References - Week Three
Outline - Session Three
Carry Over ..,
NYTimes on how to flourish and not languish. (download pdf of article) For me, many of the suggestions are sadly lacking in meaning.
Question: What’s your opinion of the reporter’s suggestions?
The problem with meaning is that it, meaning, needs to be for someone or some thing. I’m comfortable selecting a social group that I value and using the group’s assessment of meaning as the basis for determining the meaning of what I’m doing or plan to do.
Question: Are you comfortable with assessing meaning in this way?
Role of Social Groups
Going back a century or more, there is a growing body of literature that speaks to the importance of social groups to development of the child. We discover ourselves through social groups. And we actively draw on social groups to make the right decisions.
Question: Do social groups really play such an important role in “the self”?
Freedom and its accompanying isolation would seem to fly in the face of the role that has been assigned to social groups. Thanks to our evolutionary development process we are equipped with a desire to be accepted by our group. The freedom is abstract, the will to belong is visceral.
Question: Is it that our freedom is abstract; but our need to belong is more immediate?
Embodied & Embedded
The view of the brain as our central controller with its control extending throughout our body fails to recognize reality. We developed processing capabilities throughout our body. As the brain developed, it took advantage of such lower level processing. Our bodies are very much a part of our cognition. In a similar way, we take advantage of what we find in our environment. That environment is very much a part of our cognition.
Question: Is it useful to think of ourselves as embedded in and dependent on our environments?
Challenges of the Third Age – Meaning and Purpose in Later Life (excerpt)
This book of chapters by different authors was published in 2002. It already seems a bit dated. Those coming after us into the 3rd age may not see the world in the same way. The excerpt includes the chapter on “Social Sources of Meaning in Later Life”, and an epilogue by the editors. The epilogue in particular is recommended.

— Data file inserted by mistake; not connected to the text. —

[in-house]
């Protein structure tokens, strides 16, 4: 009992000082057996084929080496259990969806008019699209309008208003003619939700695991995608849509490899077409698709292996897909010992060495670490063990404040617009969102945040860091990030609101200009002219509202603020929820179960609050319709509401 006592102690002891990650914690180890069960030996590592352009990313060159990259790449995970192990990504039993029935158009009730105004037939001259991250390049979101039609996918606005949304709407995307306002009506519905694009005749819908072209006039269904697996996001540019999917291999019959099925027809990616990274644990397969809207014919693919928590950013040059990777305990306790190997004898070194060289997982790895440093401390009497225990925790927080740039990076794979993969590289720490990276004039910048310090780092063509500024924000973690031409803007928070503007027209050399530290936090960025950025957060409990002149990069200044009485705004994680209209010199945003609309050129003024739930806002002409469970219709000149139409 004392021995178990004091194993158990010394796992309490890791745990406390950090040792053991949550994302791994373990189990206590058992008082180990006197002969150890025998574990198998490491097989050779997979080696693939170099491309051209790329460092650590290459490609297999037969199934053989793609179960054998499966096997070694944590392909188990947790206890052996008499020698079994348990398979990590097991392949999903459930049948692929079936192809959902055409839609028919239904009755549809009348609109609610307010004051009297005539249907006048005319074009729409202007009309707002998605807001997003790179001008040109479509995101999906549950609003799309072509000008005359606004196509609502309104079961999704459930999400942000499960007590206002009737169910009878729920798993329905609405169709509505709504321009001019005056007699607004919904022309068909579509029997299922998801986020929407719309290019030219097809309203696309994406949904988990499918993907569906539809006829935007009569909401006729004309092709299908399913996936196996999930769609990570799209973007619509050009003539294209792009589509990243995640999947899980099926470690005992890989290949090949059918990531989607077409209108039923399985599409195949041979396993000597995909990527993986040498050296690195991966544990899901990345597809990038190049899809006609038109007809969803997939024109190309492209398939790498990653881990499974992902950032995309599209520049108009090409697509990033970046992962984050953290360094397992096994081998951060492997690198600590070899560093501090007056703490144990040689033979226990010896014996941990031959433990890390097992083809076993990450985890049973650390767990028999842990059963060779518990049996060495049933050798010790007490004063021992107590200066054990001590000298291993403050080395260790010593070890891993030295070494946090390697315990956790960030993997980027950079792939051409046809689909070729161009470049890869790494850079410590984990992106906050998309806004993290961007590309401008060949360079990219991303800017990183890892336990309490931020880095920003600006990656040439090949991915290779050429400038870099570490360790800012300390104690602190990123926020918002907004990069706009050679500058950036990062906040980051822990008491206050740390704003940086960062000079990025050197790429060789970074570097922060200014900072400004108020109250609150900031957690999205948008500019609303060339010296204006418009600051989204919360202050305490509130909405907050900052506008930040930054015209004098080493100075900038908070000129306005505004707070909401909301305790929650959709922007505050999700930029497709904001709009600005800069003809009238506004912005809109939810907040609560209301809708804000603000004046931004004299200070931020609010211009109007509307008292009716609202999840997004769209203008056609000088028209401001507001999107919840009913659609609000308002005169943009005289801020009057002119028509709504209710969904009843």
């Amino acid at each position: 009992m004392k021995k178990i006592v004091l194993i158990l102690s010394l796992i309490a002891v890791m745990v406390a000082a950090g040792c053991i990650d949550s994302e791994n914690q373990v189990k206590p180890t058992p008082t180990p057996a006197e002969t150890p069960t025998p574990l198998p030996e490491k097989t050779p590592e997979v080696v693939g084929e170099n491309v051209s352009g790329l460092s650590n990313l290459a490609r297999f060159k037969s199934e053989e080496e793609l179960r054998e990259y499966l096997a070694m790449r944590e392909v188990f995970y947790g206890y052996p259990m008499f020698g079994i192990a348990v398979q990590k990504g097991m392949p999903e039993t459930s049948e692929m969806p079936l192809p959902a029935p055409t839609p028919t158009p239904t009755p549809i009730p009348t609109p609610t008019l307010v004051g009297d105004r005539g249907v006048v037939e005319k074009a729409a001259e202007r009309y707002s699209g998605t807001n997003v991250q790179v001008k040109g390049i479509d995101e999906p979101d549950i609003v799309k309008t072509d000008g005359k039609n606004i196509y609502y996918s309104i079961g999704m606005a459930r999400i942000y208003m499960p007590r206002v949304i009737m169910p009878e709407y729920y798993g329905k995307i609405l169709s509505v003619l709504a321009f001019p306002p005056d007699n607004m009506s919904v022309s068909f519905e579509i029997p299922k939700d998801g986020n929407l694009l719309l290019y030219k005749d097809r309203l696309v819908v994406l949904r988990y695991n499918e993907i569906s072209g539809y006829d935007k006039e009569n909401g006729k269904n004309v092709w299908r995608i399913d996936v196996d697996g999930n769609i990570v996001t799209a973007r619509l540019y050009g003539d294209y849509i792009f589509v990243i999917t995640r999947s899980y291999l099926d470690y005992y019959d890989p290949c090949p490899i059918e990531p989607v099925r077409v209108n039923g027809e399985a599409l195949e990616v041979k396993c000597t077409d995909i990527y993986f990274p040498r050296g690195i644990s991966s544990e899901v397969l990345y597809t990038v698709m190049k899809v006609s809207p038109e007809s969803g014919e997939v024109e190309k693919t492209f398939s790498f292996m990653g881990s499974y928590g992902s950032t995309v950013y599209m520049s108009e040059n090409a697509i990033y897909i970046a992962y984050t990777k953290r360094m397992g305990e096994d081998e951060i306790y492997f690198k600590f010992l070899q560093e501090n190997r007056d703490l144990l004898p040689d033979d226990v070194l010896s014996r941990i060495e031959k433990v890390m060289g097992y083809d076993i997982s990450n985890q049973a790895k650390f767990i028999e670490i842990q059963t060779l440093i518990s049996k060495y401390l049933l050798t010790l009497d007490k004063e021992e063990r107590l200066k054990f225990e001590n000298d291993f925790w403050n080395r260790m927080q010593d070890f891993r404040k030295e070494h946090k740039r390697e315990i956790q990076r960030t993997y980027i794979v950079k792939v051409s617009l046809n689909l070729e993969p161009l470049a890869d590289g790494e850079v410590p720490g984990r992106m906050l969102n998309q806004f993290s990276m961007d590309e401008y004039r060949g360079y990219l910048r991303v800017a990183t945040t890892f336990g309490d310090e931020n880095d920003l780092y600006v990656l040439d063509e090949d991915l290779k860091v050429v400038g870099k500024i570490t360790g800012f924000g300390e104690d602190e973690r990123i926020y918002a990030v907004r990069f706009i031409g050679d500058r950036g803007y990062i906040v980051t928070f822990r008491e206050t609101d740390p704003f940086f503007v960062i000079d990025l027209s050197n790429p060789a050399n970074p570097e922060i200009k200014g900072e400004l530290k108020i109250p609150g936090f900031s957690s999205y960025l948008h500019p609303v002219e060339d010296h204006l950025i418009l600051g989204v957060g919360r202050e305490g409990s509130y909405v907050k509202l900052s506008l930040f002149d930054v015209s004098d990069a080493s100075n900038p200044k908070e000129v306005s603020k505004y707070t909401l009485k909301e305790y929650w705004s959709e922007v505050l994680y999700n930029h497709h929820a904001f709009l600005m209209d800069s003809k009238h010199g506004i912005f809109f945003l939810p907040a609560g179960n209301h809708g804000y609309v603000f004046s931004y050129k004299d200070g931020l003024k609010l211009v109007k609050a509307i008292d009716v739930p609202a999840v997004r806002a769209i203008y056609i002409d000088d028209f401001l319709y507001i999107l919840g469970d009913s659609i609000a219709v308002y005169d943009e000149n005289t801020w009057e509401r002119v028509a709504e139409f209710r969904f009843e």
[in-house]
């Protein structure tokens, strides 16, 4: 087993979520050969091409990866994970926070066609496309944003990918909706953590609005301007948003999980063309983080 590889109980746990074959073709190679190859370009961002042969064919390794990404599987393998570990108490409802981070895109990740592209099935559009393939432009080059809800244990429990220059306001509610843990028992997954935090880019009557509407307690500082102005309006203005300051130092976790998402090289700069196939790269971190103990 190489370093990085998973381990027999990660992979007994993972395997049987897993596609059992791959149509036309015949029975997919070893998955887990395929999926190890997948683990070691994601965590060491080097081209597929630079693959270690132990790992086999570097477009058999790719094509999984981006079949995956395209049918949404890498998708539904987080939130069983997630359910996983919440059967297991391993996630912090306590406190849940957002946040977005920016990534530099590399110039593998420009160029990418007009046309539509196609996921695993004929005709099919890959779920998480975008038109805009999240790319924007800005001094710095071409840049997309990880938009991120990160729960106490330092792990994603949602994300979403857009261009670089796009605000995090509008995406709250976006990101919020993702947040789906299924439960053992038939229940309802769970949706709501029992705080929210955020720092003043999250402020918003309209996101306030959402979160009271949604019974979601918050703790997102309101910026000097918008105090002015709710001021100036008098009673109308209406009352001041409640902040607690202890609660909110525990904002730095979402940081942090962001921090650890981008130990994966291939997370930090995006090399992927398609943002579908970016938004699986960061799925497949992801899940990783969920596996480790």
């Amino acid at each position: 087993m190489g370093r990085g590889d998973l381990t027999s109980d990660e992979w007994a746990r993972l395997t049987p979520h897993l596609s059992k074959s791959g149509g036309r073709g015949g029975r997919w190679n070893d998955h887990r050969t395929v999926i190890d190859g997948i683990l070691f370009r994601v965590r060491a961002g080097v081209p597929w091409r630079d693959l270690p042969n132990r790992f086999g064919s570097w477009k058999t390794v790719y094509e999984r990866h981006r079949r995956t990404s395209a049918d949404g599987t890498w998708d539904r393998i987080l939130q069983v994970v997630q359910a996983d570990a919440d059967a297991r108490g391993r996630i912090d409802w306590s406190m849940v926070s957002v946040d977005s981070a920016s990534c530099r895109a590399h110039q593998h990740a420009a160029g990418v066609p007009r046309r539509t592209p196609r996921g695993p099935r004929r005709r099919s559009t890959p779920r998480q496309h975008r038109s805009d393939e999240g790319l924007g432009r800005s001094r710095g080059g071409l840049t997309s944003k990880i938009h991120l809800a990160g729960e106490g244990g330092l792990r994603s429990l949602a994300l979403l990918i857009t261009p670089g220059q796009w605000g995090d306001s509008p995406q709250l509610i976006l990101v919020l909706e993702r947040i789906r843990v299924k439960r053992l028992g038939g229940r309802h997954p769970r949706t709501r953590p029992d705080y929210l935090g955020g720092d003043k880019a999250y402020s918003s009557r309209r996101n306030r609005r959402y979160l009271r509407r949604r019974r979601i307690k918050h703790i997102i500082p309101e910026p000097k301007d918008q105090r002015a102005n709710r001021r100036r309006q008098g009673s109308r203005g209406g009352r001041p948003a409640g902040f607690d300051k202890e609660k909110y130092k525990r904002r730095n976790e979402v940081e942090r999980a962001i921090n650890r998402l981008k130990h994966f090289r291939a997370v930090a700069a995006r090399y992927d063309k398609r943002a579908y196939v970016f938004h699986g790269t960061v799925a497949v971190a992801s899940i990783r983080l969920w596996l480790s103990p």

G.H.Mead and L.S. Vygotsky on Meaning and the Self (14 page article)
This relatively brief article provide valuable background information on the roles that social groups play in the development of the self. Mead was working in Chicago at the beginning of the 20th century; Vygotsky worked in the early years (before Stalinist controls were imposed) of the Soviet revolution. They reached similar conclusions about social groups. Good background.
Freedom (Sartre) vs. Belonging (Vygotsky) My illustration of the tension between these two views.
According to the existential psychotherapists Freedom is one of the fundamental challenges that we all face. Each of us must decide the future we will pursue. We are also social animals, with a desire for a place in a social world, ... and with a fear of rejection. For me, freedom is almost an abstraction, but finding my place is visceral.
The great virtue of this piece is that it was written for a lay audience, albeit an intelligent lay audience. You get gently led through and around Andy Clark’s ideas, conclusions and speculations about the embodied and embedded mind. Note: the document prints to 22 pages, but it’s double spaced throughout.
Andy Clark and His Critics (excerpt from a 2019 book of readings)
Everyone doesn’t agree with Andy Clark, but we don’t have the time required to develop a balanced view of his ideas. This set of readings provides a partial counter-balance to “straight” Andy Clark. Dip into this if you’re interested, ... and have the time.
What Does It All Mean? A Very Short Introduction to Philosophy (excerpt from a short 1987 text)
On the surface of it, it would seem that philosophy should have many useful things to say about meaning. Philosophy does have much to say, but often its only of interest to other philosophers. This brief text tries to be different. Included are the chapters on Death and on Meaning (15 pages)